Poor Superman. The guy can juggle battleships but he just can’t catch a break when it comes to technology.
First, there’s his job: Statistically, he doesn’t have one anymore, with newspapers folding faster than JLA members up against Doomsday. Sure, the Daily Planet is a big paper, comparable to the real-world New York Times, but they definitely can’t afford to keep that big globe. And I bet they’d can Jimmy Olsen, too, trading his photographic contributions for pictures stolen (“borrowed”) from social media.
These things aren’t cheap.
It’s probably for the best, though: That globe falls into the streets in every other issue. And Jimmy’s stuff was never much better than iPhone pictures, anyway. (He’s no Peter Parker.)
Speaking of iPhone pictures: How can Superman’s identity possibly hold up when everyone snaps a picture every time they see him? That’s not even getting into all the crazy facial recognition stuff that’s going on.
Can you imagine the TotallyLooksLike entry for Clark Kent and Superman?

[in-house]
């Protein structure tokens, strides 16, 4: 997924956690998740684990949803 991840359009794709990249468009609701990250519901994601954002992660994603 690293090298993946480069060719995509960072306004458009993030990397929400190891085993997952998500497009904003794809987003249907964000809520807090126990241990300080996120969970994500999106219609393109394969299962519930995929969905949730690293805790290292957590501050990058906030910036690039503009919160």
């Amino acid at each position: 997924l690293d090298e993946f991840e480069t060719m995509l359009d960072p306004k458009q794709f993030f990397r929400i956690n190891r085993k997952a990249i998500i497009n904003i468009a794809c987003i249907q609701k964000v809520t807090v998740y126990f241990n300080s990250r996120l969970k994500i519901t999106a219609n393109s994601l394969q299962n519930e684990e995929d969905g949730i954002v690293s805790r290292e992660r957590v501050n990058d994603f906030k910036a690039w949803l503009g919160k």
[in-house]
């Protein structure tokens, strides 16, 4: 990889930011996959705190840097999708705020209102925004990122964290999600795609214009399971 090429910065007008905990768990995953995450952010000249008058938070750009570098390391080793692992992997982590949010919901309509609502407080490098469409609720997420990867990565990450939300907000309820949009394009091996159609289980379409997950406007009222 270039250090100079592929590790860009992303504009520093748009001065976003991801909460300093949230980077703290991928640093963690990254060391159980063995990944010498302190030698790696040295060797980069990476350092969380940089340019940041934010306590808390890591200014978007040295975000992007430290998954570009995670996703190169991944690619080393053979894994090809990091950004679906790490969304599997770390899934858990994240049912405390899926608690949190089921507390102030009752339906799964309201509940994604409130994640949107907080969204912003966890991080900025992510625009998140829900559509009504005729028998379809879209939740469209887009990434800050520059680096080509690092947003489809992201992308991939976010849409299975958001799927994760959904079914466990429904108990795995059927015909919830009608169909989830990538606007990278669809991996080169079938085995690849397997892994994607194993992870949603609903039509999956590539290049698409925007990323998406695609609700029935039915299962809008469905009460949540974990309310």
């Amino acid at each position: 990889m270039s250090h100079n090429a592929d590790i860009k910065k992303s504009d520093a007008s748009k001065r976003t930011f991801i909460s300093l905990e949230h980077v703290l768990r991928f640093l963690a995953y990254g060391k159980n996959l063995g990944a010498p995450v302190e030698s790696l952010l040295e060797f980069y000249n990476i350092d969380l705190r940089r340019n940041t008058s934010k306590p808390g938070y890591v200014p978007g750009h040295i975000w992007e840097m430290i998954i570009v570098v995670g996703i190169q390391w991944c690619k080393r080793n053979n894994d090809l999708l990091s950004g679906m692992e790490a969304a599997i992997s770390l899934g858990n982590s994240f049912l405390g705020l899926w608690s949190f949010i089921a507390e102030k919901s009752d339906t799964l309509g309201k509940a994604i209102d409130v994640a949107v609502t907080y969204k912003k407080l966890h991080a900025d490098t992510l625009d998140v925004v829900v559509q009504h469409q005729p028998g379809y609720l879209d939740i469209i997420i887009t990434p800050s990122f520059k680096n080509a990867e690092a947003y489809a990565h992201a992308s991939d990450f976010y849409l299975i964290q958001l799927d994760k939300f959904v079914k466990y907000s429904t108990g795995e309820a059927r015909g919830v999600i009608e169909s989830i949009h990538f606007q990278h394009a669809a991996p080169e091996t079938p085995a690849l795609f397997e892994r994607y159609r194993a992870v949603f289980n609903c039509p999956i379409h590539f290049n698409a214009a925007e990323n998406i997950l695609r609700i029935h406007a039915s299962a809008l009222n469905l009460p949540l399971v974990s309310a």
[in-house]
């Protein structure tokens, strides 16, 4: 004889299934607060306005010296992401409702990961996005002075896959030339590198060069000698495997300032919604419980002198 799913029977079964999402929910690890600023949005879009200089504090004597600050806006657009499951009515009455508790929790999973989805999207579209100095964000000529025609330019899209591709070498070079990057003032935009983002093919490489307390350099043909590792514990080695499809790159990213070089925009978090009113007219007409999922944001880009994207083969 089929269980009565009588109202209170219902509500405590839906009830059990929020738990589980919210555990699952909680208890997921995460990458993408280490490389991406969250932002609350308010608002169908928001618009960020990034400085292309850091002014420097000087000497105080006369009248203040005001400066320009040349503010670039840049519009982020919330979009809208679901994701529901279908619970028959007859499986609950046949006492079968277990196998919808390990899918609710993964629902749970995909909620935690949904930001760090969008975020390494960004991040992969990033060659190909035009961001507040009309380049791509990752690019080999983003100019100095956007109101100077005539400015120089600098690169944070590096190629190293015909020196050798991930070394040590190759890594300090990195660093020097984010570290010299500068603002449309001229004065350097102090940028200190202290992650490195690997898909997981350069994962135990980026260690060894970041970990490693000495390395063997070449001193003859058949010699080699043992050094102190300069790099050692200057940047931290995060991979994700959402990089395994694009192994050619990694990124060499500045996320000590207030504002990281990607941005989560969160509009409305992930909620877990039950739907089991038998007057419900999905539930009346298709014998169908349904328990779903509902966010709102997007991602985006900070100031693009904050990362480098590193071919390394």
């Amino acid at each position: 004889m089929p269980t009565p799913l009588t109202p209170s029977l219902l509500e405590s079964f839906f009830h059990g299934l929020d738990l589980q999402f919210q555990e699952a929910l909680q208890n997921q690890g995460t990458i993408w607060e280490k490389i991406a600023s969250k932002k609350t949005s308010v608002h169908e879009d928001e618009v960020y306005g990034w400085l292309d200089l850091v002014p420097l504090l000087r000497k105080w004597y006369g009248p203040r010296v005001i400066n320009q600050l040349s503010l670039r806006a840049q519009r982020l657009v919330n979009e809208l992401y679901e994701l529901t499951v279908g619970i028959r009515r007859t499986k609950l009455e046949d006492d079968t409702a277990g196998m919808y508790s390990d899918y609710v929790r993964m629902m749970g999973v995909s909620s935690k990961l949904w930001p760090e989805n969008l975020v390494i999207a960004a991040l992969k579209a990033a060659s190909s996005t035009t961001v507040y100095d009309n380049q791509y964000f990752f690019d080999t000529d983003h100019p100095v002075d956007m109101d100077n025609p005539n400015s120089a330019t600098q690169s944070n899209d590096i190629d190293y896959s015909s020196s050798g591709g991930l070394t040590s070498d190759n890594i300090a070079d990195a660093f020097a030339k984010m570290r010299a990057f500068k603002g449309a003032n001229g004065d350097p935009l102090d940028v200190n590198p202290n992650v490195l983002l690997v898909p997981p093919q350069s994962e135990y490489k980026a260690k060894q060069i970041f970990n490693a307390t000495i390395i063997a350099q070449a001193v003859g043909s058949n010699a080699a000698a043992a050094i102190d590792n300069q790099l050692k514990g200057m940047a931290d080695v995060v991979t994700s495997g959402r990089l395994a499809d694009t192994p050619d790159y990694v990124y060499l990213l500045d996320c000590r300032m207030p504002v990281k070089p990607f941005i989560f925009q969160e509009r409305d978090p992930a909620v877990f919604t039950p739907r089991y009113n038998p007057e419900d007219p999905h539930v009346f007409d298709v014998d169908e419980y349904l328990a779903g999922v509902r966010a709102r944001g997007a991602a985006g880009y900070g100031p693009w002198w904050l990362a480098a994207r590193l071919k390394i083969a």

“Damn, how’d they figure it out?”
If you’re looking for a new product idea for tech, just think of something that would make Superman’s life even more miserable, and you’re probably headed in the right direction.
There were a few things floating around the Internet today that caught my attention.
The first is a post on using social network analysis to detect less-than-legal behavior among landlords. It’s interesting because we have a small not-for-profit behind the effort, where just a few years ago it would have taken a much larger organization and a lot of manpower to pull this off.
Next up we have an insightful comment on Reddit from an ex-journalist. It details the why of journalism’s decline.
Conspiracy theorists will be disappointed by this one, as it primarily points to the increasingly harsh realities of journalism-as-a-business as the reason for, well, crap like FOX News. There are only so many hours in a day, and investigative journalism in particular eats up those hours.
But cuts happen. So it’s the first thing to go.
Changing, expanding technology has brought about a strange landscape where media outlets buckle under the weight of a deluge of information while simultaneously being liberated to do wonderful things with that information.
This is what had me excited about WikiLeaks. They used tech to shed light on the shadowy parts of the world. They were the organizational embodiment of the scrappy reporter getting the scoop and bringing the bad guys to justice.
Of course, now they seem to be the embodiment of the scrappy reporter mysteriously disappearing before the story is published.
There’s still hope, though, and I think it rests with organizations like the one covered in the first link. Truth is always in demand. We just need to figure out who’s going to carry the burden of digging up that truth.